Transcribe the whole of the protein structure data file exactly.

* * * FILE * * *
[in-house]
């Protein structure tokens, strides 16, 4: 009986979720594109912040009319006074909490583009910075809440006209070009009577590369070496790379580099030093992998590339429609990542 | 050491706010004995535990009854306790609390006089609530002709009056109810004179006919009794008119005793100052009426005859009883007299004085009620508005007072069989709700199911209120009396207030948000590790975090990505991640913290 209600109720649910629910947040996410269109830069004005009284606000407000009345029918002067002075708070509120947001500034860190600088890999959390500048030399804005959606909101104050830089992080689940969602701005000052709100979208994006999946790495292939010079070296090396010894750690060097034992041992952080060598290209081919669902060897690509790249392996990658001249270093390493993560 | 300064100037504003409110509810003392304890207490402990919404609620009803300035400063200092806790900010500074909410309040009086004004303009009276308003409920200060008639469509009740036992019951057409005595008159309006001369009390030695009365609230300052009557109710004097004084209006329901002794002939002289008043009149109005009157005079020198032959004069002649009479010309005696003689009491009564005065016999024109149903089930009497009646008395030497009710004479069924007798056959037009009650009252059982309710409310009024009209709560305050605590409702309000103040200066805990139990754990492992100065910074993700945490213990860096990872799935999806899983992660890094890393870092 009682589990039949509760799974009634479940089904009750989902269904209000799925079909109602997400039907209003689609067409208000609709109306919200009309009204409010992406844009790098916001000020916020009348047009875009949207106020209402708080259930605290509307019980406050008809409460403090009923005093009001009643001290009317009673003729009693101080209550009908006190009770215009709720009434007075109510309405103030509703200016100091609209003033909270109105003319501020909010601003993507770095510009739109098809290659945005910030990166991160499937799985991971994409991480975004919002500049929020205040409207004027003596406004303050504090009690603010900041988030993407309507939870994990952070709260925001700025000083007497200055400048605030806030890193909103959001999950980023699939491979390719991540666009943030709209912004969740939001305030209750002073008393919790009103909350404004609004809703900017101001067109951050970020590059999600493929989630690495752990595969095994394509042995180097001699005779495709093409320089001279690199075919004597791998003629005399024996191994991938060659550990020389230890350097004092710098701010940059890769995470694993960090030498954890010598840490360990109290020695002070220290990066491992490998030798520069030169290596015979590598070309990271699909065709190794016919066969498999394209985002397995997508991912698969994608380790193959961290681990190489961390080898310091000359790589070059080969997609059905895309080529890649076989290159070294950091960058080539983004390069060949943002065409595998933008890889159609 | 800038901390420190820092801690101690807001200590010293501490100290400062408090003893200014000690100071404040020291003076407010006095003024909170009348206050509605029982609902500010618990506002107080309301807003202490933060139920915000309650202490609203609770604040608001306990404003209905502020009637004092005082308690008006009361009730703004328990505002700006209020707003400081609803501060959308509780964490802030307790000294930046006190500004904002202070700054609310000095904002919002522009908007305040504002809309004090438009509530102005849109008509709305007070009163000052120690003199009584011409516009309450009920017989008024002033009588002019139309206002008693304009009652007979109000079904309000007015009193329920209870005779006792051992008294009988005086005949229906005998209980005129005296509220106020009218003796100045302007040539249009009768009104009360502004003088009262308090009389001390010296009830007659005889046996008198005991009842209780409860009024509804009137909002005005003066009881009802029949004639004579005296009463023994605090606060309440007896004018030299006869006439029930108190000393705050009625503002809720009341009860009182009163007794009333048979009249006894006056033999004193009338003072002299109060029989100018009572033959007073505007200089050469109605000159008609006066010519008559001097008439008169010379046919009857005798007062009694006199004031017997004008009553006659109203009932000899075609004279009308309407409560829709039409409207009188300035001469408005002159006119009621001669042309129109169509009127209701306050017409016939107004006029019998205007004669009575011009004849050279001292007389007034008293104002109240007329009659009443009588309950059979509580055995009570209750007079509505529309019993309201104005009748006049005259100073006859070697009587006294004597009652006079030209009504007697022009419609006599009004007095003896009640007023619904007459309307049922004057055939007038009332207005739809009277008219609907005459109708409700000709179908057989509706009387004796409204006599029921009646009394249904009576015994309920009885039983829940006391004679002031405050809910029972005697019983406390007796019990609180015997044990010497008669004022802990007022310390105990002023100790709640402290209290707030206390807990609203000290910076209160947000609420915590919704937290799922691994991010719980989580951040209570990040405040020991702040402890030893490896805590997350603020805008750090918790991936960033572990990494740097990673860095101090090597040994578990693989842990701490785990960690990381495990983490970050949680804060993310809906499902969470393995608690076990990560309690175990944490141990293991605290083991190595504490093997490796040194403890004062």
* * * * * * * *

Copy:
[in-house]
């Protein structure tokens, strides 16, 4: 009986979720594109912040009319006074909490583009910075809440006209070009009577590369070496790379580099030093992998590339429609990542 | 050491706010004995535990009854306790609390006089609530002709009056109810004179006919009794008119005793100052009426005859009883007299004085009620508005007072069989709700199911209120009396207030948000590790975090990505991640913290 209600109720649910629910947040996410269109830069004005009284606000407000009345029918002067002075708070509120947001500034860190600088890999959390500048030399804005959606909101104050830089992080689940969602701005000052709100979208994006999946790495292939010079070296090396010894750690060097034992041992952080060598290209081919669902060897690509790249392996990658001249270093390493993560 | 300064100037504003409110509810003392304890207490402990919404609620009803300035400063200092806790900010500074909410309040009086004004303009009276308003409920200060008639469509009740036992019951057409005595008159309006001369009390030695009365609230300052009557109710004097004084209006329901002794002939002289008043009149109005009157005079020198032959004069002649009479010309005696003689009491009564005065016999024109149903089930009497009646008395030497009710004479069924007798056959037009009650009252059982309710409310009024009209709560305050605590409702309000103040200066805990139990754990492992100065910074993700945490213990860096990872799935999806899983992660890094890393870092 009682589990039949509760799974009634479940089904009750989902269904209000799925079909109602997400039907209003689609067409208000609709109306919200009309009204409010992406844009790098916001000020916020009348047009875009949207106020209402708080259930605290509307019980406050008809409460403090009923005093009001009643001290009317009673003729009693101080209550009908006190009770215009709720009434007075109510309405103030509703200016100091609209003033909270109105003319501020909010601003993507770095510009739109098809290659945005910030990166991160499937799985991971994409991480975004919002500049929020205040409207004027003596406004303050504090009690603010900041988030993407309507939870994990952070709260925001700025000083007497200055400048605030806030890193909103959001999950980023699939491979390719991540666009943030709209912004969740939001305030209750002073008393919790009103909350404004609004809703900017101001067109951050970020590059999600493929989630690495752990595969095994394509042995180097001699005779495709093409320089001279690199075919004597791998003629005399024996191994991938060659550990020389230890350097004092710098701010940059890769995470694993960090030498954890010598840490360990109290020695002070220290990066491992490998030798520069030169290596015979590598070309990271699909065709190794016919066969498999394209985002397995997508991912698969994608380790193959961290681990190489961390080898310091000359790589070059080969997609059905895309080529890649076989290159070294950091960058080539983004390069060949943002065409595998933008890889159609 | 800038901390420190820092801690101690807001200590010293501490100290400062408090003893200014000690100071404040020291003076407010006095003024909170009348206050509605029982609902500010618990506002107080309301807003202490933060139920915000309650202490609203609770604040608001306990404003209905502020009637004092005082308690008006009361009730703004328990505002700006209020707003400081609803501060959308509780964490802030307790000294930046006190500004904002202070700054609310000095904002919002522009908007305040504002809309004090438009509530102005849109008509709305007070009163000052120690003199009584011409516009309450009920017989008024002033009588002019139309206002008693304009009652007979109000079904309000007015009193329920209870005779006792051992008294009988005086005949229906005998209980005129005296509220106020009218003796100045302007040539249009009768009104009360502004003088009262308090009389001390010296009830007659005889046996008198005991009842209780409860009024509804009137909002005005003066009881009802029949004639004579005296009463023994605090606060309440007896004018030299006869006439029930108190000393705050009625503002809720009341009860009182009163007794009333048979009249006894006056033999004193009338003072002299109060029989100018009572033959007073505007200089050469109605000159008609006066010519008559001097008439008169010379046919009857005798007062009694006199004031017997004008009553006659109203009932000899075609004279009308309407409560829709039409409207009188300035001469408005002159006119009621001669042309129109169509009127209701306050017409016939107004006029019998205007004669009575011009004849050279001292007389007034008293104002109240007329009659009443009588309950059979509580055995009570209750007079509505529309019993309201104005009748006049005259100073006859070697009587006294004597009652006079030209009504007697022009419609006599009004007095003896009640007023619904007459309307049922004057055939007038009332207005739809009277008219609907005459109708409700000709179908057989509706009387004796409204006599029921009646009394249904009576015994309920009885039983829940006391004679002031405050809910029972005697019983406390007796019990609180015997044990010497008669004022802990007022310390105990002023100790709640402290209290707030206390807990609203000290910076209160947000609420915590919704937290799922691994991010719980989580951040209570990040405040020991702040402890030893490896805590997350603020805008750090918790991936960033572990990494740097990673860095101090090597040994578990693989842990701490785990960690990381495990983490970050949680804060993310809906499902969470393995608690076990990560309690175990944490141990293991605290083991190595504490093997490796040194403890004062």